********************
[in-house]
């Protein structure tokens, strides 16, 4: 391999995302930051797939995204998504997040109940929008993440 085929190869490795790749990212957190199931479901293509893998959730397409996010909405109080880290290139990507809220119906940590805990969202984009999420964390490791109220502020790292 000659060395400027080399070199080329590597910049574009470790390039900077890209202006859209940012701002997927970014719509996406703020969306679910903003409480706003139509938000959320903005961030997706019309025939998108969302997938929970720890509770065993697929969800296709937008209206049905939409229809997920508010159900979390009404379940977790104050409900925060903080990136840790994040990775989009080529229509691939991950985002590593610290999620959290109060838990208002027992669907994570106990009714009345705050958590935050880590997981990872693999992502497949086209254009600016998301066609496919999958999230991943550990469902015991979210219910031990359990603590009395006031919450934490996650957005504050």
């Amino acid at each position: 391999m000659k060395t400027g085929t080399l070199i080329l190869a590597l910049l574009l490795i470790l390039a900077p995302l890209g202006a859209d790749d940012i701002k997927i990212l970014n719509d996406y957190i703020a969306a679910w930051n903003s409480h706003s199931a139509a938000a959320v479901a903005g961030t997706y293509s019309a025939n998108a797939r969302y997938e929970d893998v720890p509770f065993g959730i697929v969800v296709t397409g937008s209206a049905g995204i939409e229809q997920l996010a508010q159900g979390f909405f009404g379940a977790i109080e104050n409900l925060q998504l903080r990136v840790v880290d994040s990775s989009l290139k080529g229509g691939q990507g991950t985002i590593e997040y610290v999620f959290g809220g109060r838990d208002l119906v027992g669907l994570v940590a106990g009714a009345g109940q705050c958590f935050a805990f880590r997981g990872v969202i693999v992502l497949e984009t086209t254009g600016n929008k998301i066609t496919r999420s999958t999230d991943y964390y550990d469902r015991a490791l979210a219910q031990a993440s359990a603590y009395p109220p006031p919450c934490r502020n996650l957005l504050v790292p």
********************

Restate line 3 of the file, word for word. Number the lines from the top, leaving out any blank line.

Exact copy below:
């Amino acid at each position: 391999m000659k060395t400027g085929t080399l070199i080329l190869a590597l910049l574009l490795i470790l390039a900077p995302l890209g202006a859209d790749d940012i701002k997927i990212l970014n719509d996406y957190i703020a969306a679910w930051n903003s409480h706003s199931a139509a938000a959320v479901a903005g961030t997706y293509s019309a025939n998108a797939r969302y997938e929970d893998v720890p509770f065993g959730i697929v969800v296709t397409g937008s209206a049905g995204i939409e229809q997920l996010a508010q159900g979390f909405f009404g379940a977790i109080e104050n409900l925060q998504l903080r990136v840790v880290d994040s990775s989009l290139k080529g229509g691939q990507g991950t985002i590593e997040y610290v999620f959290g809220g109060r838990d208002l119906v027992g669907l994570v940590a106990g009714a009345g109940q705050c958590f935050a805990f880590r997981g990872v969202i693999v992502l497949e984009t086209t254009g600016n929008k998301i066609t496919r999420s999958t999230d991943y964390y550990d469902r015991a490791l979210a219910q031990a993440s359990a603590y009395p109220p006031p919450c934490r502020n996650l957005l504050v790292p």